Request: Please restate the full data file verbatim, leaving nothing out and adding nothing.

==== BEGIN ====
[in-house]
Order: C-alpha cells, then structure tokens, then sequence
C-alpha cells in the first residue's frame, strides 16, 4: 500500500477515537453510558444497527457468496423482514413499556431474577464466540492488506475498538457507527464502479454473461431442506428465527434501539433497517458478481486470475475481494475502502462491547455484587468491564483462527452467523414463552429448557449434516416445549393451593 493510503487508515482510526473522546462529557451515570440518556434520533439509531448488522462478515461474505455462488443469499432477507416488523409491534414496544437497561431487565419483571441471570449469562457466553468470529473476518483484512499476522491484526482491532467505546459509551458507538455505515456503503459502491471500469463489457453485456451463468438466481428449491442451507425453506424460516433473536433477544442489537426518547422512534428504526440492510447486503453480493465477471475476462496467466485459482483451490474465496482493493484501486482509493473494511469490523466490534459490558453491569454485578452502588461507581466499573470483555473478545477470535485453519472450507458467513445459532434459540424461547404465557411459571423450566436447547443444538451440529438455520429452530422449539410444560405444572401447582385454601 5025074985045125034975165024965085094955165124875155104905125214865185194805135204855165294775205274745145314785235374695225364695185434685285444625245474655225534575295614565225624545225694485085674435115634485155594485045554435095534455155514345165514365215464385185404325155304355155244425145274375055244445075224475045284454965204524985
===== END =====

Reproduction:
[in-house]
Order: C-alpha cells, then structure tokens, then sequence
C-alpha cells in the first residue's frame, strides 16, 4: 500500500477515537453510558444497527457468496423482514413499556431474577464466540492488506475498538457507527464502479454473461431442506428465527434501539433497517458478481486470475475481494475502502462491547455484587468491564483462527452467523414463552429448557449434516416445549393451593 493510503487508515482510526473522546462529557451515570440518556434520533439509531448488522462478515461474505455462488443469499432477507416488523409491534414496544437497561431487565419483571441471570449469562457466553468470529473476518483484512499476522491484526482491532467505546459509551458507538455505515456503503459502491471500469463489457453485456451463468438466481428449491442451507425453506424460516433473536433477544442489537426518547422512534428504526440492510447486503453480493465477471475476462496467466485459482483451490474465496482493493484501486482509493473494511469490523466490534459490558453491569454485578452502588461507581466499573470483555473478545477470535485453519472450507458467513445459532434459540424461547404465557411459571423450566436447547443444538451440529438455520429452530422449539410444560405444572401447582385454601 5025074985045125034975165024965085094955165124875155104905125214865185194805135204855165294775205274745145314785235374695225364695185434685285444625245474655225534575295614565225624545225694485085674435115634485155594485045554435095534455155514345165514365215464385185404325155304355155244425145274375055244445075224475045284454965204524985